3 school nasties you need to know

Kinderling News & Features

Starting school is an exciting step for kids, but it can also introduce them (and the family) to a whole new round of contagious illnesses and bugs. We asked GP Dr Elysia Thornton-Benko about what parents should remember as their child heads off to school. 

Listen to Elysia on Kinderling:

Chicken pox

Varicella, or chicken pox, is a contagious skin infection caused by the varicella-zoster virus. It’s less common today due to immunisations and in most cases when children are healthy, it’s a mild disease lasting only a short time. It can be a very serious illness for some children and adults however, hence the need for vaccination and appropriate quarantine if the illness is contracted. Look out for a rash of red itchy spots on your child’s skin, which will then blister and turn into scabs. 


  • Kids should stay home from daycare and school while they have the spots.
  • Tell your child’s school, as they need to trace the source and notify the wider community. This helps alert other parents and controls the spread of the virus.

Head lice (nits)

Head lice are small bugs about the size of a sesame seed that live in human hair, feeding on blood from the scalp by biting the skin. The eggs of the live lice are called 'nits', which lend their name to the childhood bug that every parent dreads. Nits can make the head very itchy and the small bugs are highly contagious, but don’t cause terrible illness. 


  • Nits spread easily at school, just like at preschool and daycare.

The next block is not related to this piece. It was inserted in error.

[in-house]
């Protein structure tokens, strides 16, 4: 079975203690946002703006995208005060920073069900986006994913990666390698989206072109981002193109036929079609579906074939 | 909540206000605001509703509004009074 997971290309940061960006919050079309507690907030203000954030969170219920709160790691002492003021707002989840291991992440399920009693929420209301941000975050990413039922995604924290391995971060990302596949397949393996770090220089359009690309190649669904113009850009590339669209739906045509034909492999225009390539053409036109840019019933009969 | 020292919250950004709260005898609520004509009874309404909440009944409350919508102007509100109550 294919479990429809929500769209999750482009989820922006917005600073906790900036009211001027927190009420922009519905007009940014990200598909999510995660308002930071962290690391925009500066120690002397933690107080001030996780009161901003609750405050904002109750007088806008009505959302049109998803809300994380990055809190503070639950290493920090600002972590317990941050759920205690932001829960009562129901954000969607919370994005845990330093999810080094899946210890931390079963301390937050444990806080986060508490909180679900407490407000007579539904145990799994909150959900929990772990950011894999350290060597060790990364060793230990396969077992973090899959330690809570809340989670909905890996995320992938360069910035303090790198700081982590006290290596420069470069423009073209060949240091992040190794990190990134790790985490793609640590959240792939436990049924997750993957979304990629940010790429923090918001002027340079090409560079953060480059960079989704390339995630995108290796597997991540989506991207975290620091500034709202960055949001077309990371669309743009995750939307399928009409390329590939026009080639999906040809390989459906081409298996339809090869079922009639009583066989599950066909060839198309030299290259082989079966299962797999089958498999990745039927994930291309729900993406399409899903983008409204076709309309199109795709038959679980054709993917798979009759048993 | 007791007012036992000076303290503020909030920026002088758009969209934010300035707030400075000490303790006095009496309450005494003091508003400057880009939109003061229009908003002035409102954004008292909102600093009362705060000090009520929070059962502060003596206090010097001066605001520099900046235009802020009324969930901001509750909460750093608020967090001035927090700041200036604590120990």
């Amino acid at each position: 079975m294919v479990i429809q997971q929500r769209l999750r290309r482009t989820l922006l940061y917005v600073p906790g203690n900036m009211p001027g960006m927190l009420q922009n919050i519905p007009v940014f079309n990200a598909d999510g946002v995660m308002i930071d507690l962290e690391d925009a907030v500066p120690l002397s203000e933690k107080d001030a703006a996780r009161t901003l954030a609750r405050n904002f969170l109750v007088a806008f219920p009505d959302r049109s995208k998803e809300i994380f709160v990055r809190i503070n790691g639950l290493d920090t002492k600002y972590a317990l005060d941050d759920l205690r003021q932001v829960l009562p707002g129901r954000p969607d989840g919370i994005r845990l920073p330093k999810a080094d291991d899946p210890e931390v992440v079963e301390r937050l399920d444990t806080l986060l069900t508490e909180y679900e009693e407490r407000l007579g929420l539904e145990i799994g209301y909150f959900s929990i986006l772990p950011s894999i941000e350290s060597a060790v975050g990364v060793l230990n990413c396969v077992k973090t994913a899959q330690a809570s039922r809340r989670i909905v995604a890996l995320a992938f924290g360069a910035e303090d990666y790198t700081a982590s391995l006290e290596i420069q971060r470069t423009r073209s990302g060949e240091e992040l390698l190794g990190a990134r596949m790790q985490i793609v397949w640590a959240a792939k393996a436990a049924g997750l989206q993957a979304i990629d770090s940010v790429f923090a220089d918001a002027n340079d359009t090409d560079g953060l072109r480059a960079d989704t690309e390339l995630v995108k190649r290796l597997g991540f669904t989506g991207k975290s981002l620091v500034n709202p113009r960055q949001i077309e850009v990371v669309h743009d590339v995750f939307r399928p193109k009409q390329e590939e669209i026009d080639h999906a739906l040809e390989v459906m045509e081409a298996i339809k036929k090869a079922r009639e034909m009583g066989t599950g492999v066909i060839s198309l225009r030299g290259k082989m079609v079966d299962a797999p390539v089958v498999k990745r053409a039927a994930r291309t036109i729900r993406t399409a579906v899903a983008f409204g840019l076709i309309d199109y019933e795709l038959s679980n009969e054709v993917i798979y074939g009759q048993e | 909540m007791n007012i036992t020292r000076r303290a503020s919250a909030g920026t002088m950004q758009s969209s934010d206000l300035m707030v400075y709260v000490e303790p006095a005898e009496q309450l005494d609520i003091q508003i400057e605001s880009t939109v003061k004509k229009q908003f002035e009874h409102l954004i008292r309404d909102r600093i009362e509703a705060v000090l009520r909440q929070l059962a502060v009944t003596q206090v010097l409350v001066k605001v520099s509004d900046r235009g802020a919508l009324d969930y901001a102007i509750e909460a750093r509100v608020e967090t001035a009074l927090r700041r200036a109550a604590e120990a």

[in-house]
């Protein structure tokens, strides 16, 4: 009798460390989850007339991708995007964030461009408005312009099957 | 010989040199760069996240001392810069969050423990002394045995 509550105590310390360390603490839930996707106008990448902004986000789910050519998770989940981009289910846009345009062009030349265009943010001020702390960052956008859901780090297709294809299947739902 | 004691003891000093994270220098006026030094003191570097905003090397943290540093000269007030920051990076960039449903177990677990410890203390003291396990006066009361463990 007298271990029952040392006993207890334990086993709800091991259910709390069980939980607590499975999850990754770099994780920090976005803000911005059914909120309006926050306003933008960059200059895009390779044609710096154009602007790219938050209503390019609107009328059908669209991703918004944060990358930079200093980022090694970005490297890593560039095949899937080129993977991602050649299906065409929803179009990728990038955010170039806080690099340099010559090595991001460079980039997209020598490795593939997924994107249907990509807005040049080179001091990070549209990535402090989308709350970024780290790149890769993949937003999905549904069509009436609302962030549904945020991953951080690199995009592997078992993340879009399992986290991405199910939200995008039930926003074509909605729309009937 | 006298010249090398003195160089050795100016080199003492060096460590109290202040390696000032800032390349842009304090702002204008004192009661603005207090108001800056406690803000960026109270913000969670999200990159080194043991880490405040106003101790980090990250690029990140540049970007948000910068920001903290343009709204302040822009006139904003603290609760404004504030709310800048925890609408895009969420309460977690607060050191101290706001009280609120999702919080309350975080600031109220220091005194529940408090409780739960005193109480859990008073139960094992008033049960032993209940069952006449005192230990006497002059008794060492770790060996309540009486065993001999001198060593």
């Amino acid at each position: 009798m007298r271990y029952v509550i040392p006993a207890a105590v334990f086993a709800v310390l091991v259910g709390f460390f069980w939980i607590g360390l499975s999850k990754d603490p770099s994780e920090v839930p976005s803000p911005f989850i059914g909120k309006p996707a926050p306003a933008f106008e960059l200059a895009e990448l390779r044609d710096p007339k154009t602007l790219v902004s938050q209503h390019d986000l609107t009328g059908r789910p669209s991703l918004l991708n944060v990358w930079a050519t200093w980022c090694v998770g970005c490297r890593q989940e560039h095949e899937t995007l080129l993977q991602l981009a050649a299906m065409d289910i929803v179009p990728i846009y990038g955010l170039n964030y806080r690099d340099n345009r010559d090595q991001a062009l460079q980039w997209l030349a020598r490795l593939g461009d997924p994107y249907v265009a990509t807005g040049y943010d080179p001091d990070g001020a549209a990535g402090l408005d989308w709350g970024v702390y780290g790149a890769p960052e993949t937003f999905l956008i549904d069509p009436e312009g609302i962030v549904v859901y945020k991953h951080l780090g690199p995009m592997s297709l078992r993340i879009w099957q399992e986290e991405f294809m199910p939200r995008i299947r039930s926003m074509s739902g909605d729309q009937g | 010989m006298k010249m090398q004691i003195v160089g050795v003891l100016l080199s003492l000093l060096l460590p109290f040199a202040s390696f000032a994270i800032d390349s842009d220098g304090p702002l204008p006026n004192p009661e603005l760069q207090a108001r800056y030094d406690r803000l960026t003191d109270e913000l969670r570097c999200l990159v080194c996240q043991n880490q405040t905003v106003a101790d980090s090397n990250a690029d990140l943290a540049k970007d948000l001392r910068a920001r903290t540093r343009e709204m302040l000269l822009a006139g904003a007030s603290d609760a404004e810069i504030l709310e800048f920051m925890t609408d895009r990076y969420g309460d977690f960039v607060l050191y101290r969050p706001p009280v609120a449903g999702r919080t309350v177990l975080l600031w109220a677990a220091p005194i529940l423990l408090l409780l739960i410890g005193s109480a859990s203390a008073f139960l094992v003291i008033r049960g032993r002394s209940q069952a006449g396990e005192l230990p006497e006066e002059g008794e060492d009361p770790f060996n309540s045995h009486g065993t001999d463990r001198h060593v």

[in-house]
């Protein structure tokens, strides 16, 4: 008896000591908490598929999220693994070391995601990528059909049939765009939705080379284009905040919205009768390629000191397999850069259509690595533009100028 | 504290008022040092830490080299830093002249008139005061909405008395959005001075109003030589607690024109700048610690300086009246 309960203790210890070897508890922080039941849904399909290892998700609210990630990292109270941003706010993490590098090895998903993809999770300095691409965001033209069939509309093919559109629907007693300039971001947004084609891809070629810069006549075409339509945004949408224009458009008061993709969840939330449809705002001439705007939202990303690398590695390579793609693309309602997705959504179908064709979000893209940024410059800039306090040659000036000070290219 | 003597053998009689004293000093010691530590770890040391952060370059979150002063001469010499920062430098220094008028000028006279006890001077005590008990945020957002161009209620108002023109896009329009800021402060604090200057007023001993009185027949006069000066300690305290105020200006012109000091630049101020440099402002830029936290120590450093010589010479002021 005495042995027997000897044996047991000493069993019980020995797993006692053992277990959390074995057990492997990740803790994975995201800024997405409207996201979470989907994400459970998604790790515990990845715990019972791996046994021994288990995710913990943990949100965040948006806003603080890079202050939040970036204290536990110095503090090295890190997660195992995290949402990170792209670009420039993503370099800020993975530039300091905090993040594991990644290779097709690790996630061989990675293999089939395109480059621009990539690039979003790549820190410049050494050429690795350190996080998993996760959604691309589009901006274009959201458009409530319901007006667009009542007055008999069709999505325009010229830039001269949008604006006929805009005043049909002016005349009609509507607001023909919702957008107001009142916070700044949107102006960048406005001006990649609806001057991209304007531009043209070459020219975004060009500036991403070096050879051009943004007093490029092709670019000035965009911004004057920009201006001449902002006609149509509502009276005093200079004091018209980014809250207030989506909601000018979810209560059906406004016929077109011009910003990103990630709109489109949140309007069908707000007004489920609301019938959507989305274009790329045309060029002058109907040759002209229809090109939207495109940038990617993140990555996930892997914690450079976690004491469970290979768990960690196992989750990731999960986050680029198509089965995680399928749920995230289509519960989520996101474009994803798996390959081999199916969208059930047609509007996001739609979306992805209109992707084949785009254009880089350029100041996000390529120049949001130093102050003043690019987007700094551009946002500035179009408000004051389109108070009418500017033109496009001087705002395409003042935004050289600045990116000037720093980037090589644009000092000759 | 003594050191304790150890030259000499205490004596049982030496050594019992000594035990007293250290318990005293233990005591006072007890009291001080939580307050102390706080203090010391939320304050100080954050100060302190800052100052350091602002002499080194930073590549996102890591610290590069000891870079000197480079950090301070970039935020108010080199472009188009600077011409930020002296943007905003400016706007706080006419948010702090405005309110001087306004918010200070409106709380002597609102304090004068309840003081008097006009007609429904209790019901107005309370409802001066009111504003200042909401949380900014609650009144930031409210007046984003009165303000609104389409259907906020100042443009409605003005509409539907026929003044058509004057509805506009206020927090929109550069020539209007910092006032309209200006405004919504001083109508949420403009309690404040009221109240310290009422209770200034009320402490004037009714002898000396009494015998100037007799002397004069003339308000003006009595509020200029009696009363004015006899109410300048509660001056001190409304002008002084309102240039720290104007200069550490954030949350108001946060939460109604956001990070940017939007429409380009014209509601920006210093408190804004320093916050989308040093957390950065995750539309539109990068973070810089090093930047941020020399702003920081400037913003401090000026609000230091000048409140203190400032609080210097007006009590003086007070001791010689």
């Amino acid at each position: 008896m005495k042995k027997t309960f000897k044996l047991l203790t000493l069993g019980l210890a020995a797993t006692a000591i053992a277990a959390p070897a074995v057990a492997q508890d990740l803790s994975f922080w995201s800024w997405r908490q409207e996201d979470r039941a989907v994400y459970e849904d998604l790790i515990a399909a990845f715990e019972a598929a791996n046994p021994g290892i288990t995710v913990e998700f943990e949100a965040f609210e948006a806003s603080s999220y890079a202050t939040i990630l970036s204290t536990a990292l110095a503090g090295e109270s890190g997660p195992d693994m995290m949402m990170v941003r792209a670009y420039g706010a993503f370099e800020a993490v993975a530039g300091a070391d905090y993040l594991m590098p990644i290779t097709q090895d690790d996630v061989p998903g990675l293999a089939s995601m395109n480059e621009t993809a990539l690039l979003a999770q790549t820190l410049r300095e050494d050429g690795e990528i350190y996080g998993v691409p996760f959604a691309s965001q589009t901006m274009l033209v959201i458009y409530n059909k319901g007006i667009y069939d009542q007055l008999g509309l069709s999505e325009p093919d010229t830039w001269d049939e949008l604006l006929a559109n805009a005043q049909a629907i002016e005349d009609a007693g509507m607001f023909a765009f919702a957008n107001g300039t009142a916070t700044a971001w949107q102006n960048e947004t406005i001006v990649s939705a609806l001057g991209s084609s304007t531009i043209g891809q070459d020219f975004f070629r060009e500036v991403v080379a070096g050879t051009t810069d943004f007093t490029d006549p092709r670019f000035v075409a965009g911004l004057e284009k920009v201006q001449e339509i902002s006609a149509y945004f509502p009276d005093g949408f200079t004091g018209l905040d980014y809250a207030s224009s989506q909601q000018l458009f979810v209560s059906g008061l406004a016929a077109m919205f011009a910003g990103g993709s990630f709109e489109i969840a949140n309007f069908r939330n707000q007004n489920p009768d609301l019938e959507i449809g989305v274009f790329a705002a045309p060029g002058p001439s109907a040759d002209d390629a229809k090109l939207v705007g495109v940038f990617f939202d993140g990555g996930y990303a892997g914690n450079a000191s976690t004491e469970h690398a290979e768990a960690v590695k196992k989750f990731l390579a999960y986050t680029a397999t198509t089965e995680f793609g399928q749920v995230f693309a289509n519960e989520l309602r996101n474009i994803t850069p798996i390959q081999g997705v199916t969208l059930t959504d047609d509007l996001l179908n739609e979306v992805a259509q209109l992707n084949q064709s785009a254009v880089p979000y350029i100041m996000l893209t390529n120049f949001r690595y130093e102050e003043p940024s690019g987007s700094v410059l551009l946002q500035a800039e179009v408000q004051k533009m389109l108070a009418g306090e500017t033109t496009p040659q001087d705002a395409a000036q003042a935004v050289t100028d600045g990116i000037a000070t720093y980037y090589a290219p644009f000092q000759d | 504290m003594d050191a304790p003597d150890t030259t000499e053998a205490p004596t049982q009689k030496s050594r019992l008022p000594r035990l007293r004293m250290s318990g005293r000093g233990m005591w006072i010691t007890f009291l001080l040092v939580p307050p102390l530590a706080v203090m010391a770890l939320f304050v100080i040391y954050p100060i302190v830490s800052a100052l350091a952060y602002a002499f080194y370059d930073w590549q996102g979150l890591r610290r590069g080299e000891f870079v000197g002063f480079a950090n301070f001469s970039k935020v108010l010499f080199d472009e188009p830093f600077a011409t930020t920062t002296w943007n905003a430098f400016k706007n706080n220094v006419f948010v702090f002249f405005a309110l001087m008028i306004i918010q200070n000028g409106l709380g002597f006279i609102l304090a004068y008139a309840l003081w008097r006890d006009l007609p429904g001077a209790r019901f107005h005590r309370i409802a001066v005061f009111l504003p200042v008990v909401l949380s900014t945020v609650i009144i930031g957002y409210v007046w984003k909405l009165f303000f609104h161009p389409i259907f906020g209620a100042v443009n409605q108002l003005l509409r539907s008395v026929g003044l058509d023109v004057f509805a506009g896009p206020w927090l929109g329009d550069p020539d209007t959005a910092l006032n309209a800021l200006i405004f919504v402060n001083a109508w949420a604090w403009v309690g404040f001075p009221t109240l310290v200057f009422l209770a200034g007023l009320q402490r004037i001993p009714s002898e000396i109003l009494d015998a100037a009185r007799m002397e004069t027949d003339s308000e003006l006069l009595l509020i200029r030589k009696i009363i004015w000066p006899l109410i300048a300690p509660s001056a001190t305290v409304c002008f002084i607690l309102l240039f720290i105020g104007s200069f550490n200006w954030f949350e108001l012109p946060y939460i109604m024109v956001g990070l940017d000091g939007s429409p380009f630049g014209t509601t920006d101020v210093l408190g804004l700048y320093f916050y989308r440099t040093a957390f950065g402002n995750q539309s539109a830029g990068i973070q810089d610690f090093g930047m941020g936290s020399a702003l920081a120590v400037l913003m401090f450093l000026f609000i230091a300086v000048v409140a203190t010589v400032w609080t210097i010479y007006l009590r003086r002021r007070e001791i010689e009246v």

• Avoid them by pulling longer hair back because lice crawl from hair fibre to hair fibre. (Contrary to popular belief, they do not jump or fly!)
  • Catch and treat nits early. At the first sign of itchiness, look at the hair behind the ears, on the neck and through the scalp. Look for tiny white eggs attached to hair follicles, and if they’ve already hatched, you’ll see tiny crawling bugs too.
  • To treat, you can buy an over-the-counter product from the chemist to kill all lice. Remove the little eggs with a nit comb, then repeat seven days later for best results. 

School sores (impetigo)

Impetigo is a localised infection of the skin and is highly contagious. It may cause your child’s skin to be red, pimply and itchy to start, with little moist blisters developing that may burst. It can spread easily in both a family and school environment because kids are so affectionate and active around friends and family. 


  • If it’s red and spreading, then it most likely needs an antibiotic from a GP.
  • Check your child’s school health guidelines around contagious illnesses, but a good general rule is to ensure that impetigo is completely healed or covered before returning your child to school.